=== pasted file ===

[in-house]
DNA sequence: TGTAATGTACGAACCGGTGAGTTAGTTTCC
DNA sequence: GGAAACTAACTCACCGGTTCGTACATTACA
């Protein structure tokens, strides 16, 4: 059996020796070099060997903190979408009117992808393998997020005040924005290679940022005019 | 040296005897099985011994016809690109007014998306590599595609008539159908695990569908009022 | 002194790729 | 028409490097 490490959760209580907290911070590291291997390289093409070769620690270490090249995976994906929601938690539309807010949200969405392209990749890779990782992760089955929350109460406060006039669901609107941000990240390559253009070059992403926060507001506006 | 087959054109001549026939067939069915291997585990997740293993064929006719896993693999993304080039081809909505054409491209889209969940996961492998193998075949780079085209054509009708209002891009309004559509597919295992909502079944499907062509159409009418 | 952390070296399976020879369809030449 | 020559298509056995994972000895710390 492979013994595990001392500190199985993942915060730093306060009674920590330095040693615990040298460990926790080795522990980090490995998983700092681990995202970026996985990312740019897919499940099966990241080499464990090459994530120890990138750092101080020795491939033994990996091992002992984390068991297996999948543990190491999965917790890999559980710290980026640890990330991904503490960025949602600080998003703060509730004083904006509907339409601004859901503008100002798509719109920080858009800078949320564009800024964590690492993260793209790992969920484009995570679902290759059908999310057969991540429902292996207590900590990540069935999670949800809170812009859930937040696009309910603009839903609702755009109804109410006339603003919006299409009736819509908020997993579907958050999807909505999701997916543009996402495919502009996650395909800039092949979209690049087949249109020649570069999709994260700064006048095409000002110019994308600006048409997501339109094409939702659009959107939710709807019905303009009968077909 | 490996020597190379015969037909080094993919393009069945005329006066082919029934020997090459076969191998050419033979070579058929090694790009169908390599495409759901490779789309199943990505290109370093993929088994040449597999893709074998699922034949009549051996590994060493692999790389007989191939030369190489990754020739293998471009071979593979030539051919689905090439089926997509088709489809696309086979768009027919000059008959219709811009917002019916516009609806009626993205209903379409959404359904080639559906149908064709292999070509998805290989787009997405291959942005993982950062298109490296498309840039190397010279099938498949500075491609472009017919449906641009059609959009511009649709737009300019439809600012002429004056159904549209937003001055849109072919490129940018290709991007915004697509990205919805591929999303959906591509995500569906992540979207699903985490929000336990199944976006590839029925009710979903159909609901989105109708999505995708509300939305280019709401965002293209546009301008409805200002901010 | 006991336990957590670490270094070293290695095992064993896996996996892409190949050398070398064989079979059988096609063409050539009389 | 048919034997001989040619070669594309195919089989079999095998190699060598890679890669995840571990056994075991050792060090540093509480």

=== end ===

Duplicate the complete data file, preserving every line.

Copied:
[in-house]
DNA sequence: TGTAATGTACGAACCGGTGAGTTAGTTTCC
DNA sequence: GGAAACTAACTCACCGGTTCGTACATTACA
């Protein structure tokens, strides 16, 4: 059996020796070099060997903190979408009117992808393998997020005040924005290679940022005019 | 040296005897099985011994016809690109007014998306590599595609008539159908695990569908009022 | 002194790729 | 028409490097 490490959760209580907290911070590291291997390289093409070769620690270490090249995976994906929601938690539309807010949200969405392209990749890779990782992760089955929350109460406060006039669901609107941000990240390559253009070059992403926060507001506006 | 087959054109001549026939067939069915291997585990997740293993064929006719896993693999993304080039081809909505054409491209889209969940996961492998193998075949780079085209054509009708209002891009309004559509597919295992909502079944499907062509159409009418 | 952390070296399976020879369809030449 | 020559298509056995994972000895710390 492979013994595990001392500190199985993942915060730093306060009674920590330095040693615990040298460990926790080795522990980090490995998983700092681990995202970026996985990312740019897919499940099966990241080499464990090459994530120890990138750092101080020795491939033994990996091992002992984390068991297996999948543990190491999965917790890999559980710290980026640890990330991904503490960025949602600080998003703060509730004083904006509907339409601004859901503008100002798509719109920080858009800078949320564009800024964590690492993260793209790992969920484009995570679902290759059908999310057969991540429902292996207590900590990540069935999670949800809170812009859930937040696009309910603009839903609702755009109804109410006339603003919006299409009736819509908020997993579907958050999807909505999701997916543009996402495919502009996650395909800039092949979209690049087949249109020649570069999709994260700064006048095409000002110019994308600006048409997501339109094409939702659009959107939710709807019905303009009968077909 | 490996020597190379015969037909080094993919393009069945005329006066082919029934020997090459076969191998050419033979070579058929090694790009169908390599495409759901490779789309199943990505290109370093993929088994040449597999893709074998699922034949009549051996590994060493692999790389007989191939030369190489990754020739293998471009071979593979030539051919689905090439089926997509088709489809696309086979768009027919000059008959219709811009917002019916516009609806009626993205209903379409959404359904080639559906149908064709292999070509998805290989787009997405291959942005993982950062298109490296498309840039190397010279099938498949500075491609472009017919449906641009059609959009511009649709737009300019439809600012002429004056159904549209937003001055849109072919490129940018290709991007915004697509990205919805591929999303959906591509995500569906992540979207699903985490929000336990199944976006590839029925009710979903159909609901989105109708999505995708509300939305280019709401965002293209546009301008409805200002901010 | 006991336990957590670490270094070293290695095992064993896996996996892409190949050398070398064989079979059988096609063409050539009389 | 048919034997001989040619070669594309195919089989079999095998190699060598890679890669995840571990056994075991050792060090540093509480």